Waiting for Running Windows Update Scan Jobs

I’ve seen numerous places on the internet where it is suggested to do something like:

Start-Sleep -s 300

after running an extra Windows Update scan job in a task sequence (this is to work around issues where Windows Updates may still be available on a newly imaged computer which is caused by cached scan results).

The solution to the cached scan job issue is to run this powershell command:

Invoke-Wmi Method -Class SMS_Client -Name TriggerSchedule -ArgumentList (,"{00000000-0000-0000-0000-000000000113}") -Namespace root\ccm 

I find that a better way to wait for the scan job to complete is to actually look for it:

Do{Start-Sleep -s 5}While(Get-WmiObject -Class CCM_ScanJobInstance -Namespace root\ccm\scanagent)

This essentially sleeps for 5 seconds, then checks if the scan job is still running….if it is, sleep for another 5 seconds….and keep repeating.  This is beneficial as depending on how many software changes were made on your computer, the scan job may take several seconds to several minutes to run.


2 thoughts on “Waiting for Running Windows Update Scan Jobs

  1. Russ November 16, 2014 / 2:40 pm

    Don’t you want it to do while false instead of true? If you run it the way you have it currently, if the scan exists it’ll never break out of the loop. ie: Do{Start-Sleep -s 5}While(!(Get-WmiObject -Class CCM_ScanJobInstance -Namespace root\ccm\scanagent))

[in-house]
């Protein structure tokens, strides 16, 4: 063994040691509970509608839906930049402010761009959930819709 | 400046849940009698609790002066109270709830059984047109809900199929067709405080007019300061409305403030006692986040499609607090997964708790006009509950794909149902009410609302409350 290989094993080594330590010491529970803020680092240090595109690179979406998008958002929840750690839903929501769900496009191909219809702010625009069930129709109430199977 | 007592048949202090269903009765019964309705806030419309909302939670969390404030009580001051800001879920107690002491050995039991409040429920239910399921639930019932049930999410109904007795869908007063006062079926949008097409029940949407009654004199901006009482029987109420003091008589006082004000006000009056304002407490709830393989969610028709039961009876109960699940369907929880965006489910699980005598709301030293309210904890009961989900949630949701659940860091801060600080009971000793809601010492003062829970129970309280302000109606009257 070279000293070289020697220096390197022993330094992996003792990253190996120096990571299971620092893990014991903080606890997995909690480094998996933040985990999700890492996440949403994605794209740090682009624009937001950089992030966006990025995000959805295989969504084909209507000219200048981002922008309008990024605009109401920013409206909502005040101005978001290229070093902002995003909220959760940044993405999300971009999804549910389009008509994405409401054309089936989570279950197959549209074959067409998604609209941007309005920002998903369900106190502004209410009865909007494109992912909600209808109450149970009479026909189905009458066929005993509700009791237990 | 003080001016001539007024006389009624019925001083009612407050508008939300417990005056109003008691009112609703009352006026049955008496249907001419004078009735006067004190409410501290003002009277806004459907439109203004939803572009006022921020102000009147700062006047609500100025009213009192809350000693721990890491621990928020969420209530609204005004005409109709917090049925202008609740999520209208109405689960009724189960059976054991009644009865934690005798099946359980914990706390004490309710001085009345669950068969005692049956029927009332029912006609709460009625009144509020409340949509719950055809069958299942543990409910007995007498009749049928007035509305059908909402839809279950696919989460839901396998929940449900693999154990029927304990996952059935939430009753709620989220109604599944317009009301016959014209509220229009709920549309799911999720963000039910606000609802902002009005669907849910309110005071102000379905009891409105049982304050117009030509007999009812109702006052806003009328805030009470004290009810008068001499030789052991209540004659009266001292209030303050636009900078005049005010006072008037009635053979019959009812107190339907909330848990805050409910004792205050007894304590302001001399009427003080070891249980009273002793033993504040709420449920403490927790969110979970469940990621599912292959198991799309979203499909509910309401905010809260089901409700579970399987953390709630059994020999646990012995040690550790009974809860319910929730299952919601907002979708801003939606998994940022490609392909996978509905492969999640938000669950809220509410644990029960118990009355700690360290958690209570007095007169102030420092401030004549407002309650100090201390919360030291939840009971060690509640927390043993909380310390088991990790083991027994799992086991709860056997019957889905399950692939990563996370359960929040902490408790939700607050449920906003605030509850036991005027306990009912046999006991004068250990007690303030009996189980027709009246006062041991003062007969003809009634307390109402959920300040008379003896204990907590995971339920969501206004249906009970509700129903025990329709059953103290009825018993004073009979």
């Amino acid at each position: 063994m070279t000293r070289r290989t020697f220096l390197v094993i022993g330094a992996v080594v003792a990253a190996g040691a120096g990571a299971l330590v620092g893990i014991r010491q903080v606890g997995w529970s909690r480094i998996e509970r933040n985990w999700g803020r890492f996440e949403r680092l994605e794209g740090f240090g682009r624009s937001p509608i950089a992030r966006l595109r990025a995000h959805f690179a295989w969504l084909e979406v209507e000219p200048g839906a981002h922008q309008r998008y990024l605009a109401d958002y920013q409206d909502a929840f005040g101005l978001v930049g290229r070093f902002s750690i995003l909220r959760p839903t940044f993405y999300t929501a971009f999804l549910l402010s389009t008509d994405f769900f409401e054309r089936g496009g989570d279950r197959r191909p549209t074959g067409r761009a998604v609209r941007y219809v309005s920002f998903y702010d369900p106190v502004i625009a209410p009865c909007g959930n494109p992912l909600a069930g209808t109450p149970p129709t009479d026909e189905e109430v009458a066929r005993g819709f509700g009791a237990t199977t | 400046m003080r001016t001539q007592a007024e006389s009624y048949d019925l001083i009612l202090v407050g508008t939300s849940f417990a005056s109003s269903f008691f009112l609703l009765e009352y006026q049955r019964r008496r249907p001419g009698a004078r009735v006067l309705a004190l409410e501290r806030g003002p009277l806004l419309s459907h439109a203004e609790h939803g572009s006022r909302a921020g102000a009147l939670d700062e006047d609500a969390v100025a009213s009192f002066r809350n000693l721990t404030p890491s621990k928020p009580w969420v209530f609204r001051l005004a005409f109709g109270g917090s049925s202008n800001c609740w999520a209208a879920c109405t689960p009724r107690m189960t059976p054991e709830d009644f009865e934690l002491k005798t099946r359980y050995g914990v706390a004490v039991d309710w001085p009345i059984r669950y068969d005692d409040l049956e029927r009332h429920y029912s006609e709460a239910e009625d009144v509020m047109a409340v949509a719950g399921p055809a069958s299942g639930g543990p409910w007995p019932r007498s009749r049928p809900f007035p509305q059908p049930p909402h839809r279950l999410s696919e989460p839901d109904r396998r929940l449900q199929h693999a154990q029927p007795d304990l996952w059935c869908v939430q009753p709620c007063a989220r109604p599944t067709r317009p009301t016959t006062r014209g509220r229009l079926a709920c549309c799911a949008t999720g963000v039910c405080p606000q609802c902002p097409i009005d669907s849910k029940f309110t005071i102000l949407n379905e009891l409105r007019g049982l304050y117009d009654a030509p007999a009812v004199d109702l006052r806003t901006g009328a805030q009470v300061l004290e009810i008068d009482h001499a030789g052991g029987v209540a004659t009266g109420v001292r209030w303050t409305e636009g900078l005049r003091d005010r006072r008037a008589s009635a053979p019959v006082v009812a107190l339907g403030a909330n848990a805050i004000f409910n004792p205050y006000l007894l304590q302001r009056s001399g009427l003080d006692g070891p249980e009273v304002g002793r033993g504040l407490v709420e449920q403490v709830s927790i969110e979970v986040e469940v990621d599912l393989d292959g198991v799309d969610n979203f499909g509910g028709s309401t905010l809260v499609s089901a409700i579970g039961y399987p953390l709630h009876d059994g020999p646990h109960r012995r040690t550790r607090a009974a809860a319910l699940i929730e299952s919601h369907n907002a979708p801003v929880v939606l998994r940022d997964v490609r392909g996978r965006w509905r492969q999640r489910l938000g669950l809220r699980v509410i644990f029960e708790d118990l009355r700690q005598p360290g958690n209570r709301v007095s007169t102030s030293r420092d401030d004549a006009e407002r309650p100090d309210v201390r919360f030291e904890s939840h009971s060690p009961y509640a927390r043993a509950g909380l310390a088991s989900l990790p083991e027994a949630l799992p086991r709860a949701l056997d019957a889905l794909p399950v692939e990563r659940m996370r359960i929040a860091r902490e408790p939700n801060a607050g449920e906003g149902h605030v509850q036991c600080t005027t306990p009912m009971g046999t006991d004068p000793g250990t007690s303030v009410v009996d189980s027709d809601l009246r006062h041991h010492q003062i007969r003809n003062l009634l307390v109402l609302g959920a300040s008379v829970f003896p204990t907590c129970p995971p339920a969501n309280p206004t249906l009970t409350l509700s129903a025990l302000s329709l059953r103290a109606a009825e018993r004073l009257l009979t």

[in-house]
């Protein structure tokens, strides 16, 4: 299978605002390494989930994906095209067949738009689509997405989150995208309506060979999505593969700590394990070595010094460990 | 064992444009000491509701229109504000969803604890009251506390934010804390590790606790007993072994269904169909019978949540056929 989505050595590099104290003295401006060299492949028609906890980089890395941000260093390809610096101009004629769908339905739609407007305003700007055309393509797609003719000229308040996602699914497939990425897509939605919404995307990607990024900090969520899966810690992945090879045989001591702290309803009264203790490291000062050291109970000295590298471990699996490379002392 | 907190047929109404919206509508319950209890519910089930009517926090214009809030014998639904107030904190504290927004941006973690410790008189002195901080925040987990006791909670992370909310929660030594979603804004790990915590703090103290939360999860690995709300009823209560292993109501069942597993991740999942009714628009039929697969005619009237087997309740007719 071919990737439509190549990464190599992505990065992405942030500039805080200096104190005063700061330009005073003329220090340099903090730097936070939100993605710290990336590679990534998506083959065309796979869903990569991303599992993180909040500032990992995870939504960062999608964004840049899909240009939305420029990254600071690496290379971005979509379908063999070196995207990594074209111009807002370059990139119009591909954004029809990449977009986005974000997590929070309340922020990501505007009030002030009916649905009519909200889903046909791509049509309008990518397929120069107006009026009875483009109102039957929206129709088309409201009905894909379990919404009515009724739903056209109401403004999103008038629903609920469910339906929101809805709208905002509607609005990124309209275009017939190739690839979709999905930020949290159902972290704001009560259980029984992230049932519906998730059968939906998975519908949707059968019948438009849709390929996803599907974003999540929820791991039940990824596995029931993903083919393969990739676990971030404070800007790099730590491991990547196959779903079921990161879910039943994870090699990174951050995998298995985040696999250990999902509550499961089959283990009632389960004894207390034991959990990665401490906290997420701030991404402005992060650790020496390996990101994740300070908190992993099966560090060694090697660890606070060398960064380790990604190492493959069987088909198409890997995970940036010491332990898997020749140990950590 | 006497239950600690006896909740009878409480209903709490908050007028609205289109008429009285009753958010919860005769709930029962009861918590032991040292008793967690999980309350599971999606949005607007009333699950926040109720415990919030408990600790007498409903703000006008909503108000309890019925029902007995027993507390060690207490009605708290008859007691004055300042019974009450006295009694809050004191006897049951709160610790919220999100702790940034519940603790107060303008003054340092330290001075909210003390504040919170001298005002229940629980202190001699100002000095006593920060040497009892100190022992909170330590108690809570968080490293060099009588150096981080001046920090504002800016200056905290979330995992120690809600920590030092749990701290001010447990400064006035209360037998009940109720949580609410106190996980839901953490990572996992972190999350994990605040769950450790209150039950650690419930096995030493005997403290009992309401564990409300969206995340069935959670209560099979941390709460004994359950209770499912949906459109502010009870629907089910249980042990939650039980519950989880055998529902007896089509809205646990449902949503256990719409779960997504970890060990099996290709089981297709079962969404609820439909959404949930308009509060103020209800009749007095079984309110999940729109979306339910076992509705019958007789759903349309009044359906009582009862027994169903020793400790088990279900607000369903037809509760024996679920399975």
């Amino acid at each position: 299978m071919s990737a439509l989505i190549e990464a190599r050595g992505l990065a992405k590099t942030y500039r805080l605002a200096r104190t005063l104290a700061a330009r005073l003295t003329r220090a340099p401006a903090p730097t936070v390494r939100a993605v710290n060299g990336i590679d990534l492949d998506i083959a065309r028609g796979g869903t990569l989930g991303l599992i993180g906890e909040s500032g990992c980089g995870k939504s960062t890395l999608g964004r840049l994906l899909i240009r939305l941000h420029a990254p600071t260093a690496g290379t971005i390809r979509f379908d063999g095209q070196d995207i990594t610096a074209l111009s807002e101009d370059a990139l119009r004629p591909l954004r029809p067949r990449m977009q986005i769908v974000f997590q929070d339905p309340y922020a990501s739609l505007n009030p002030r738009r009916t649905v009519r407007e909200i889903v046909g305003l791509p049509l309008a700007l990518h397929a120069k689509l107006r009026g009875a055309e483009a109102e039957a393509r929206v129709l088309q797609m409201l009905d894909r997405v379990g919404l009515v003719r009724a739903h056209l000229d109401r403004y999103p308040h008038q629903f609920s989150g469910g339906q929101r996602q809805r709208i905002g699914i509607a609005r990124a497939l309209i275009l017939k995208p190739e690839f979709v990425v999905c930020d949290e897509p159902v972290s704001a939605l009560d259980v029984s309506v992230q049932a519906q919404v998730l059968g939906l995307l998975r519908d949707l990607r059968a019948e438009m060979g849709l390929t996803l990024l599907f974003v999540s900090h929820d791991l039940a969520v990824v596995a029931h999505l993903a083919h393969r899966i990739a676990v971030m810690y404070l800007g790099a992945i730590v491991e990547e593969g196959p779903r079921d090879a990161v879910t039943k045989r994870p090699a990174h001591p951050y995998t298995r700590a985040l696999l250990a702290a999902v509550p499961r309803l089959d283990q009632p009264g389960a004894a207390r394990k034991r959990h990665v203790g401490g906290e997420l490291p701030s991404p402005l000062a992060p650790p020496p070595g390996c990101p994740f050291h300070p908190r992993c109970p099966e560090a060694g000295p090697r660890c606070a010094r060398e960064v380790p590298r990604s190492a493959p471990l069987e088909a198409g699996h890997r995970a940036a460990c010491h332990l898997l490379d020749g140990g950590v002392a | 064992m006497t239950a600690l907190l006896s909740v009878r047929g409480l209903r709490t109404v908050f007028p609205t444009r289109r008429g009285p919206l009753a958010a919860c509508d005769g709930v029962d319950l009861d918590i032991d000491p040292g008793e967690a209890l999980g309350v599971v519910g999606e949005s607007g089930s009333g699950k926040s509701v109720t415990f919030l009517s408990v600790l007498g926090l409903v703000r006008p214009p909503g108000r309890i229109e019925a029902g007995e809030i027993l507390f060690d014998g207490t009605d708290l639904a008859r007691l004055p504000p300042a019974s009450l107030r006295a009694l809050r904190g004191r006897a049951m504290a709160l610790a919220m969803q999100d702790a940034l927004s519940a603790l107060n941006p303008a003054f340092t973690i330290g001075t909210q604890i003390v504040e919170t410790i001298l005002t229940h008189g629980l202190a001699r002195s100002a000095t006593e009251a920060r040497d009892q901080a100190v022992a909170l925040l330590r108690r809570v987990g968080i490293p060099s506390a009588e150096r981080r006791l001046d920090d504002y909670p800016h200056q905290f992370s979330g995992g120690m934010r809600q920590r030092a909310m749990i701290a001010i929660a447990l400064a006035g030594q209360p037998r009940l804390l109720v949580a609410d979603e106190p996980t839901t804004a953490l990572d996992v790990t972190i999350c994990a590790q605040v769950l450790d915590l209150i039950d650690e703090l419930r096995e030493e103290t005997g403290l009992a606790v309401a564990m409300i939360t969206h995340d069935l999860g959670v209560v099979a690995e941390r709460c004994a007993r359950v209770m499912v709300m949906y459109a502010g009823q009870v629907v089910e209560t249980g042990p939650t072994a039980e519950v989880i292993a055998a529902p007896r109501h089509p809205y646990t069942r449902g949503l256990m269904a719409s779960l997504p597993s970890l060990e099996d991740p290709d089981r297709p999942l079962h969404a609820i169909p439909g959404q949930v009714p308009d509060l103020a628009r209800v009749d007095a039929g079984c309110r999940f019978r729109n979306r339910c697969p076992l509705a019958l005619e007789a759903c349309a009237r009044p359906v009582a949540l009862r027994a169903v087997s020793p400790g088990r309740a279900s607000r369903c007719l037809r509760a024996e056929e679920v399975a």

2. mdedeboer November 19, 2014 / 9:03 am

    The intent of the script is to check and wait until the scan job is finished. I have only every seen one instance of a scan job….so once the 1 scan job finishes we’ll break out of the loop. If you are simply checking if the job kicked off, and don’t care about when the job finishes then I would use false instead of true. This way you are only waiting for however long the scan job executes for rather than for 300 seconds or whatever arbitrary number you choose.

    I hope this helps!

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